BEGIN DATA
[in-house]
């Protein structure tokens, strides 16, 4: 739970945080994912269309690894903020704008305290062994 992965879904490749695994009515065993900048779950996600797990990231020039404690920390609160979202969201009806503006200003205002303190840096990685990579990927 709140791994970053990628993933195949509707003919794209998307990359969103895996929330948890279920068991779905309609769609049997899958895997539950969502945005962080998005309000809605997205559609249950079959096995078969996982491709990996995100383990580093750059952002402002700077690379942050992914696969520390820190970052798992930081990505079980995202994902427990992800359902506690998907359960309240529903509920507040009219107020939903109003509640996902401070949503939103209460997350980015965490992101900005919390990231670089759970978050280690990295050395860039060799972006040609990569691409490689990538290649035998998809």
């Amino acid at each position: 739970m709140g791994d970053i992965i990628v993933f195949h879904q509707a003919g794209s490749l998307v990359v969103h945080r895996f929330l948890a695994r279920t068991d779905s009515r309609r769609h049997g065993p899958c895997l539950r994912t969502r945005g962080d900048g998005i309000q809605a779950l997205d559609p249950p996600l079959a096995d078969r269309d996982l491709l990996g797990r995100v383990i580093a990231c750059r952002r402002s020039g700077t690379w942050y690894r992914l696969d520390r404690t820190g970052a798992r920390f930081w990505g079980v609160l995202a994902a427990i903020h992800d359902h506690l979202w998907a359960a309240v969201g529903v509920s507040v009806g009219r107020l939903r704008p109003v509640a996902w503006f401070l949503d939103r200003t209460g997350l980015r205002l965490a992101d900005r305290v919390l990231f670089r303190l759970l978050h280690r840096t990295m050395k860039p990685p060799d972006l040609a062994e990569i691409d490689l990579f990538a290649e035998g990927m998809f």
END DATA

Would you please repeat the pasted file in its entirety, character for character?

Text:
[in-house]
């Protein structure tokens, strides 16, 4: 739970945080994912269309690894903020704008305290062994 992965879904490749695994009515065993900048779950996600797990990231020039404690920390609160979202969201009806503006200003205002303190840096990685990579990927 709140791994970053990628993933195949509707003919794209998307990359969103895996929330948890279920068991779905309609769609049997899958895997539950969502945005962080998005309000809605997205559609249950079959096995078969996982491709990996995100383990580093750059952002402002700077690379942050992914696969520390820190970052798992930081990505079980995202994902427990992800359902506690998907359960309240529903509920507040009219107020939903109003509640996902401070949503939103209460997350980015965490992101900005919390990231670089759970978050280690990295050395860039060799972006040609990569691409490689990538290649035998998809």
């Amino acid at each position: 739970m709140g791994d970053i992965i990628v993933f195949h879904q509707a003919g794209s490749l998307v990359v969103h945080r895996f929330l948890a695994r279920t068991d779905s009515r309609r769609h049997g065993p899958c895997l539950r994912t969502r945005g962080d900048g998005i309000q809605a779950l997205d559609p249950p996600l079959a096995d078969r269309d996982l491709l990996g797990r995100v383990i580093a990231c750059r952002r402002s020039g700077t690379w942050y690894r992914l696969d520390r404690t820190g970052a798992r920390f930081w990505g079980v609160l995202a994902a427990i903020h992800d359902h506690l979202w998907a359960a309240v969201g529903v509920s507040v009806g009219r107020l939903r704008p109003v509640a996902w503006f401070l949503d939103r200003t209460g997350l980015r205002l965490a992101d900005r305290v919390l990231f670089r303190l759970l978050h280690r840096t990295m050395k860039p990685p060799d972006l040609a062994e990569i691409d490689l990579f990538a290649e035998g990927m998809f």